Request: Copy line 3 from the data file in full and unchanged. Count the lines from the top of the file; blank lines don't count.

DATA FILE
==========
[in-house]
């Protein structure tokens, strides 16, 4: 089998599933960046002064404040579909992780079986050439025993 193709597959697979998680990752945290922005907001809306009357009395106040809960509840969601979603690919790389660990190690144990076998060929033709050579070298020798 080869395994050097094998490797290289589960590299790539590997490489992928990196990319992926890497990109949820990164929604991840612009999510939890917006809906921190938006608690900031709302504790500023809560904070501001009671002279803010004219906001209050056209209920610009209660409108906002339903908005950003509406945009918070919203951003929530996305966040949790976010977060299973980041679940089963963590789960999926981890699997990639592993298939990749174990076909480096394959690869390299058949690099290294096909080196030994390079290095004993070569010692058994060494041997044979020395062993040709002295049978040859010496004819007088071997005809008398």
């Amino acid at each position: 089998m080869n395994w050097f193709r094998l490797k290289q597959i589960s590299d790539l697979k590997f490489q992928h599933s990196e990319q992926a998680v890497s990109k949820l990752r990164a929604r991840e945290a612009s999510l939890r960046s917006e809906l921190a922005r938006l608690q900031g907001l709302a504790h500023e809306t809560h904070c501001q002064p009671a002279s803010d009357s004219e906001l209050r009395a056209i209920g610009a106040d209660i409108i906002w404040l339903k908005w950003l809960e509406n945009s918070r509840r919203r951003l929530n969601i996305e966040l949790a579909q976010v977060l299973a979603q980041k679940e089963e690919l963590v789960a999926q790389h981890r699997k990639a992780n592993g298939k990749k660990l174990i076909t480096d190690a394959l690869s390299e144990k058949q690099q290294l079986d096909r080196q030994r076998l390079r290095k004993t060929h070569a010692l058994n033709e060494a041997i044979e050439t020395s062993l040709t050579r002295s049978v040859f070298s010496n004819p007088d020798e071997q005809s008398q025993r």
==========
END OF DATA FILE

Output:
């Amino acid at each position: 089998m080869n395994w050097f193709r094998l490797k290289q597959i589960s590299d790539l697979k590997f490489q992928h599933s990196e990319q992926a998680v890497s990109k949820l990752r990164a929604r991840e945290a612009s999510l939890r960046s917006e809906l921190a922005r938006l608690q900031g907001l709302a504790h500023e809306t809560h904070c501001q002064p009671a002279s803010d009357s004219e906001l209050r009395a056209i209920g610009a106040d209660i409108i906002w404040l339903k908005w950003l809960e509406n945009s918070r509840r919203r951003l929530n969601i996305e966040l949790a579909q976010v977060l299973a979603q980041k679940e089963e690919l963590v789960a999926q790389h981890r699997k990639a992780n592993g298939k990749k660990l174990i076909t480096d190690a394959l690869s390299e144990k058949q690099q290294l079986d096909r080196q030994r076998l390079r290095k004993t060929h070569a010692l058994n033709e060494a041997i044979e050439t020395s062993l040709t050579r002295s049978v040859f070298s010496n004819p007088d020798e071997q005809s008398q025993r």